Created by an Act of the State Legislature on March 15, 1738 separating it from Hunterdon County, the county derived its name from Colonel Lewis Morris, then Governor of the Province of NJ. The county is known as the "Military Capital of the Revolution", and each of its 39 municipalities played some part in the war effort and contains something of historical importance to this day. Preserving this proud heritage falls to the Morris County Heritage Commission, Historical Society and numerous other groups.
Europeans in East Hanover
On August 13, 1708, several thousand acres were sold by the Lenape natives for 30 pounds silver, 10 strands of water blankets, 15 kettles, 20 axes, 20 hoes, 10 duffel blankets, a half barrel of wine, 1 barrel of rum, 1 barrel of cider. 3 files, 1 gun beer, 1 auger, 4 pistols, 4 cutlasses, 10 guns, 100 bars of lead, 1/2 barrel of powder, 10 white blankets, 20 shirts, and 100 knives.
Unique among towns, East Hanover is defined by the joining of two rivers, the Whippany to the west and north and the Passaic to the east and north. This geographic effect led to the early name of East Hanover, "Hanover Neck." Since the creation of Hanover Township in 1720, its size has been decreased as the population of the area has increased. Originally encompassing Morris County and parts of Sussex and Warren County, Hanover Township became unwieldy for a single local government as time passed. The members of the government felt that Hanover Township needed to break apart into smaller towns that could provide more responsive local control, even if it meant increased taxes to support new facilities for each.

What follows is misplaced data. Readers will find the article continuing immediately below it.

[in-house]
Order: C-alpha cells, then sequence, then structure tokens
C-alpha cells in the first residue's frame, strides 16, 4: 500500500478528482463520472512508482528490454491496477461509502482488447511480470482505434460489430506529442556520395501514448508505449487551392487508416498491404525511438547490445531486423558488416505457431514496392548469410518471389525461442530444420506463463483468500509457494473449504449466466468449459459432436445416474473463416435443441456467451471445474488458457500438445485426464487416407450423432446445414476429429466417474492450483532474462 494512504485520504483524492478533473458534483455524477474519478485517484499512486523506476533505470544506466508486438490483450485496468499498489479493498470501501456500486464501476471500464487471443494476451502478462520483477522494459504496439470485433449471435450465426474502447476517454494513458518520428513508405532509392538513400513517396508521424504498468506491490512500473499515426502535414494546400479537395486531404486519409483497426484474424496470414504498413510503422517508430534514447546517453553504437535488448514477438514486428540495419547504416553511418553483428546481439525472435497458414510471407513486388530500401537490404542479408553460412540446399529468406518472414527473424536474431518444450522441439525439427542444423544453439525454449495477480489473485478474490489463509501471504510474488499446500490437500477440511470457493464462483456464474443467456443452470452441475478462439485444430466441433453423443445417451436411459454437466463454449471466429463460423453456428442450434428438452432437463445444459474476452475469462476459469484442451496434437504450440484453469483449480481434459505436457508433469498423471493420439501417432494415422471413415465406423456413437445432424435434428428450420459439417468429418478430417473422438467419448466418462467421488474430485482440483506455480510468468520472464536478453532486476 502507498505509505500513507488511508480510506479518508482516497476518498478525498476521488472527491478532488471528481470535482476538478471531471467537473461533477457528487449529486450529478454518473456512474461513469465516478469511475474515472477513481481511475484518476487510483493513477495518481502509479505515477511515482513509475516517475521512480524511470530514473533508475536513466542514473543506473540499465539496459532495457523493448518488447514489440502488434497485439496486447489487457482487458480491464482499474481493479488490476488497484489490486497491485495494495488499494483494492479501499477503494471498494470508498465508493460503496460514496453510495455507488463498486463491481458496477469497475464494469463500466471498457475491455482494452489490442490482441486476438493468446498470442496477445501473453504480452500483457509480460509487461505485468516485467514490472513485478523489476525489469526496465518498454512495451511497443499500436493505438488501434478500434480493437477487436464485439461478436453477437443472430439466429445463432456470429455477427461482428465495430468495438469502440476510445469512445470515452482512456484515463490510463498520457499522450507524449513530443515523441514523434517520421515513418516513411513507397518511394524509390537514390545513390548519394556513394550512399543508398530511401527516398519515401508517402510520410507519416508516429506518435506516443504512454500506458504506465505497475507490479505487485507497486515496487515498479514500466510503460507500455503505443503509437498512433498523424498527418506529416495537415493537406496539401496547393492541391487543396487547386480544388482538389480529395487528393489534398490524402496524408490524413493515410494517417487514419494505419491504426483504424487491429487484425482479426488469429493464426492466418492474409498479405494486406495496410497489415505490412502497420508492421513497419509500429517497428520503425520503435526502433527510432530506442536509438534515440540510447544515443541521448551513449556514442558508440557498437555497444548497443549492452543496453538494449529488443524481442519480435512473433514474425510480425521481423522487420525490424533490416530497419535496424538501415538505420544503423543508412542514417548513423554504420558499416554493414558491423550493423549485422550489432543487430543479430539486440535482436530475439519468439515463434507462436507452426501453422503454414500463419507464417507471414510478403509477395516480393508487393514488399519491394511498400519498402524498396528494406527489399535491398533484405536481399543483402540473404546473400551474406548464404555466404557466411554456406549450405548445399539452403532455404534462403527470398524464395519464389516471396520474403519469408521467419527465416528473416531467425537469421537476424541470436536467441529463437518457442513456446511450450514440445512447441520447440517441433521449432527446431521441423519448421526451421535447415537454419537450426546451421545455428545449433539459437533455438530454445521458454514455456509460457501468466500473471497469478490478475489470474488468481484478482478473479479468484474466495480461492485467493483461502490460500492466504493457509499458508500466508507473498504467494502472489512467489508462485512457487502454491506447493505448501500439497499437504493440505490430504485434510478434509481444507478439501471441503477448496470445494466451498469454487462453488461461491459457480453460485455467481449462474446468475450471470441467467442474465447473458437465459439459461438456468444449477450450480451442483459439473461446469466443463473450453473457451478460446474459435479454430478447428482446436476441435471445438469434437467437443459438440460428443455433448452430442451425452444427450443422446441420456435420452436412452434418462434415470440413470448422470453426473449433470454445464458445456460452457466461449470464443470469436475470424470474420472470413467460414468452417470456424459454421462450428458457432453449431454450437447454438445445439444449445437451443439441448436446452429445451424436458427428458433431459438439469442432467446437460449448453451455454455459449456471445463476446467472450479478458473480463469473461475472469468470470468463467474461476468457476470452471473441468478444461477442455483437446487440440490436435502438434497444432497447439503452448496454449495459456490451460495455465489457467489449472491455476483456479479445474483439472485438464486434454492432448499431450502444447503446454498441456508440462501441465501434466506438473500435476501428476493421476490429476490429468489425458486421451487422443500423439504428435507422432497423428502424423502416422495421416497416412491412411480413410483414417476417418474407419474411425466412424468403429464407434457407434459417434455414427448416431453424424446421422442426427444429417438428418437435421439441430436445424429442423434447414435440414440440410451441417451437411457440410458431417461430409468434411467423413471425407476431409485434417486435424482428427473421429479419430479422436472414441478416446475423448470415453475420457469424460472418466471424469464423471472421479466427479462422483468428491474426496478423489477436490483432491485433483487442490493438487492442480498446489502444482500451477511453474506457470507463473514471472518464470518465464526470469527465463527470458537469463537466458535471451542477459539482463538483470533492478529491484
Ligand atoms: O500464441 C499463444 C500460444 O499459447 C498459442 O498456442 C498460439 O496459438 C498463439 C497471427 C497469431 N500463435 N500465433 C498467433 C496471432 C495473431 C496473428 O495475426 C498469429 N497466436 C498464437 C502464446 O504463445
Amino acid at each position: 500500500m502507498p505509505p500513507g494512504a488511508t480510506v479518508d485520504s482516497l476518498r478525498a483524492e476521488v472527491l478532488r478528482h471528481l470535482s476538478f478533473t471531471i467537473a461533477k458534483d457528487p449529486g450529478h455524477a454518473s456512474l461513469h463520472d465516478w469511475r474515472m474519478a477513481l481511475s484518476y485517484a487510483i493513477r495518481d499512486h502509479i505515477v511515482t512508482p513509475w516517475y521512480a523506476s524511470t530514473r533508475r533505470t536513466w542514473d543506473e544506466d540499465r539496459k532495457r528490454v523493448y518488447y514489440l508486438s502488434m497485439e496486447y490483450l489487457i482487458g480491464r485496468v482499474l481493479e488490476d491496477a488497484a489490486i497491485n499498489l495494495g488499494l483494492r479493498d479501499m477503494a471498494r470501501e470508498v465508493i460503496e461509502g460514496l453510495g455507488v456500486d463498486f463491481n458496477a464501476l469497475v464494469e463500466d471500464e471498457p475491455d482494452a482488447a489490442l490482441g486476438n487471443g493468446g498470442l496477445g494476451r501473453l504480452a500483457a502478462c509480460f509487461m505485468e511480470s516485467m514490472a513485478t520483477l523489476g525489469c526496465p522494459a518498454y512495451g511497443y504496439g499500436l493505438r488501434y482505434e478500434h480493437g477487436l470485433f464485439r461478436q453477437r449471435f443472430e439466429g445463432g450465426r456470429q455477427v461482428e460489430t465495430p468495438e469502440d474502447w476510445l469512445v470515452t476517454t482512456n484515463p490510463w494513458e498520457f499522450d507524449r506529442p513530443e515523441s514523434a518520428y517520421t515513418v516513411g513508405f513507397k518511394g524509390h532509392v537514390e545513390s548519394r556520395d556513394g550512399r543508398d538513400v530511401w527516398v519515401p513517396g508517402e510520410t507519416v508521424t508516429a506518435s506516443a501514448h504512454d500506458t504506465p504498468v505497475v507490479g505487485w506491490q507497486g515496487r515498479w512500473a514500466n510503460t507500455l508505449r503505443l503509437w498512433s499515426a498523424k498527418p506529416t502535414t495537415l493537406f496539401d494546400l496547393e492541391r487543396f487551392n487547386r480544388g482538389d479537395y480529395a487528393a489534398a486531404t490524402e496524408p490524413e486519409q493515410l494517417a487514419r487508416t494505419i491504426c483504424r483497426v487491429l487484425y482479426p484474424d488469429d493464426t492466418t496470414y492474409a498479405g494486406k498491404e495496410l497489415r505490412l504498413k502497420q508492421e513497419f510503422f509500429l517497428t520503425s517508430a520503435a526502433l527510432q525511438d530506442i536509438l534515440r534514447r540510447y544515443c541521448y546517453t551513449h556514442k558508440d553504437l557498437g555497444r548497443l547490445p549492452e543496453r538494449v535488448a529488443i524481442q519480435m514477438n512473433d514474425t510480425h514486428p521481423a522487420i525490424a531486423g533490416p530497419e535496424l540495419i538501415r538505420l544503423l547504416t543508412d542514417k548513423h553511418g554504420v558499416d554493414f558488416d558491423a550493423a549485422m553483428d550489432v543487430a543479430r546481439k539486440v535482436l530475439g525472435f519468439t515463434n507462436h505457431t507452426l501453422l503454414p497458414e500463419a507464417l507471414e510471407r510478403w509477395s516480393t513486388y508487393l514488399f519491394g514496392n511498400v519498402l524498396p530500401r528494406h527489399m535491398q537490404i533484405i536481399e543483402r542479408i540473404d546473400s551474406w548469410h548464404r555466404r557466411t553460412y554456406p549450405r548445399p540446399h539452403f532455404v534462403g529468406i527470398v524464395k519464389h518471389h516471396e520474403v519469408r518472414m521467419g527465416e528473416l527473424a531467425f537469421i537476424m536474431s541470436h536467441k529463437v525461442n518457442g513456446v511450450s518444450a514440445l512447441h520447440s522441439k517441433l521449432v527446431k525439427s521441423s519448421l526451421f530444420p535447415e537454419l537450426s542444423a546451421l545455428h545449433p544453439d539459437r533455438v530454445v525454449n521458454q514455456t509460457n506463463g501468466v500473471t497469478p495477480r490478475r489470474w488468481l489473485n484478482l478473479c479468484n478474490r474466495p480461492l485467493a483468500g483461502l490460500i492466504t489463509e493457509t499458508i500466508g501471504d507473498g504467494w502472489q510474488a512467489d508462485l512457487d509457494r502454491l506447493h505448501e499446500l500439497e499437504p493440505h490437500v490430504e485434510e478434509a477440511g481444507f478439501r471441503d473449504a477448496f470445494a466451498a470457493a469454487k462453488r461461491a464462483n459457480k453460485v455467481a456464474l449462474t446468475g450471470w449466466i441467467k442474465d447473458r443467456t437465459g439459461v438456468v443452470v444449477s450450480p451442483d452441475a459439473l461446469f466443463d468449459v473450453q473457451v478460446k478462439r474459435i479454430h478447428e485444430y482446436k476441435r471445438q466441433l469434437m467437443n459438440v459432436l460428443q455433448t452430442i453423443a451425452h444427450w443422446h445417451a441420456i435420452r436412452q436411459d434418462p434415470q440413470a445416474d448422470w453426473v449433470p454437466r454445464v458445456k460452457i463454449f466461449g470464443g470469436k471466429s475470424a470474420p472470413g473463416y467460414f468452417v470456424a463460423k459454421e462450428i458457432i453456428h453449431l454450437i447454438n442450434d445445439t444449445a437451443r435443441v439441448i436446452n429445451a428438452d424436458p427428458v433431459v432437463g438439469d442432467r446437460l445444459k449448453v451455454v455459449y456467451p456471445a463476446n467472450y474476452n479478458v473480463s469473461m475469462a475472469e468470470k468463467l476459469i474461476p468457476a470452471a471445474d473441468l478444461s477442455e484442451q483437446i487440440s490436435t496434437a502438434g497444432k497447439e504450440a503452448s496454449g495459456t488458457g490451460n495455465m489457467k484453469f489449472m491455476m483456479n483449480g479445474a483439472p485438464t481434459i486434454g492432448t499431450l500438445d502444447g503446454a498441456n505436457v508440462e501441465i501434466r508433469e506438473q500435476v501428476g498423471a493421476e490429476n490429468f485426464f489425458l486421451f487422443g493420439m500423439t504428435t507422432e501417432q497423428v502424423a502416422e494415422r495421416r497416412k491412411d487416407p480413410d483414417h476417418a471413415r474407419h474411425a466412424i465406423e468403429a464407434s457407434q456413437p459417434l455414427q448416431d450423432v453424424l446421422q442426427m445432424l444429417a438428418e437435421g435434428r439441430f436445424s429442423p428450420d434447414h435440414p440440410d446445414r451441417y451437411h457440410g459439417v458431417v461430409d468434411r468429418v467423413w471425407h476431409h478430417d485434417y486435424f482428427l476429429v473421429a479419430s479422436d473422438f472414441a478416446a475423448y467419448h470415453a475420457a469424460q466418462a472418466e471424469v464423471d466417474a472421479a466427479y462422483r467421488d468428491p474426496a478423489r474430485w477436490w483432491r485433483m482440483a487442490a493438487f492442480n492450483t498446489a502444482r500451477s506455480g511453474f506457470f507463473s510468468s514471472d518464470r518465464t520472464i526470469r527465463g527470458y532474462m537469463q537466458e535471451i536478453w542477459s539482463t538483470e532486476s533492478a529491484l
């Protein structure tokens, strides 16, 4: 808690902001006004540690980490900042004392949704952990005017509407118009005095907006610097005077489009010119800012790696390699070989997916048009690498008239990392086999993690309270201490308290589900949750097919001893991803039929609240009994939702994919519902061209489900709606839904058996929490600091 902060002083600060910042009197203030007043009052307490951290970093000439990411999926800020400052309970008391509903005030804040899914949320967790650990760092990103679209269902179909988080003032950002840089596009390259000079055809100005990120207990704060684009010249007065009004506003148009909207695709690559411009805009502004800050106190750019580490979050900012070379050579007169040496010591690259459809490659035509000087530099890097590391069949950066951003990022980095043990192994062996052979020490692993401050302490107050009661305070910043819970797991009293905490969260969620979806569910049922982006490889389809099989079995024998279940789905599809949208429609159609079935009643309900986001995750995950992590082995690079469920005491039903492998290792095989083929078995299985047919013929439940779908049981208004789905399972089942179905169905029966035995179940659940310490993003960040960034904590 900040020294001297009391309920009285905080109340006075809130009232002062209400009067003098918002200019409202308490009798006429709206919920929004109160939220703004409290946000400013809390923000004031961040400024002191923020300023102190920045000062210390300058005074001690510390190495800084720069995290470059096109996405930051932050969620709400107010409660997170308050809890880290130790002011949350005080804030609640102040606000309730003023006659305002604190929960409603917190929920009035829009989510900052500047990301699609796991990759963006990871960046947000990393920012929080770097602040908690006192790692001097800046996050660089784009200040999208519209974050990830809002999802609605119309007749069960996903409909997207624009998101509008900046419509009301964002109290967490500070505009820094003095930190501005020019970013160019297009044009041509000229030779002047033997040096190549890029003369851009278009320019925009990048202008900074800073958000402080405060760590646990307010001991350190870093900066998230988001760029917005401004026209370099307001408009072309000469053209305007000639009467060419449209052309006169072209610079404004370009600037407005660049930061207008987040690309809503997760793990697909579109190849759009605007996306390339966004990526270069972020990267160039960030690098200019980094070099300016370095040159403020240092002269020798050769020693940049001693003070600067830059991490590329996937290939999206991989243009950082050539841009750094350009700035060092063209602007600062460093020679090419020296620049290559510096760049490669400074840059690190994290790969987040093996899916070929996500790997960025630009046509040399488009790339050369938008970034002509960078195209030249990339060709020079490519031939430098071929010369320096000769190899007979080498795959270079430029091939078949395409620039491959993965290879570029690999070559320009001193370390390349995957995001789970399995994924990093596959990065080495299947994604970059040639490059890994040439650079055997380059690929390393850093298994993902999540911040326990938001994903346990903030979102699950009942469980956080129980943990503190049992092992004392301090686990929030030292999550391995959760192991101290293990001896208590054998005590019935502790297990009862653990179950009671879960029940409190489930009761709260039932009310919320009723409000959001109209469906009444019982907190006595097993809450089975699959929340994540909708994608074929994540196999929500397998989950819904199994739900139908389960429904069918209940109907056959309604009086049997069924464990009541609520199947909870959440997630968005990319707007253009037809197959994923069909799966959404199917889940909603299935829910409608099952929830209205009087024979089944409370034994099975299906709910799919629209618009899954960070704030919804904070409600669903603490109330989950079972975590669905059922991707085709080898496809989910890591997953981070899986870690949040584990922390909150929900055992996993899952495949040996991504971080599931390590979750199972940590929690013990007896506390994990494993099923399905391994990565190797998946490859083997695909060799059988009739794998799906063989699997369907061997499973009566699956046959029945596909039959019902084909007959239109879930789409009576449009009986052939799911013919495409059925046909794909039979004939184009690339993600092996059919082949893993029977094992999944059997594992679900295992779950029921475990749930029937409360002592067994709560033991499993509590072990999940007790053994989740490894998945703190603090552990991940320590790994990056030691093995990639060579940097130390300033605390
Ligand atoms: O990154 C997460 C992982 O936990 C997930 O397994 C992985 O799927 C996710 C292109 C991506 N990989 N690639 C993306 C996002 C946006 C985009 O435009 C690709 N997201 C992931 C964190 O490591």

The secret of Hanover’s past and present success is the commitment to fostering economic growth while preserving open space and parkland areas, providing excellent educational and recreational opportunities, and most important - responding to residents' needs. It is this commitment to good government that has shaped Hanover Township into what it is today- a thriving community, proud of its past and eager to continue its tradition of stability and excellence in government.
Photo of Whippany Railway Museum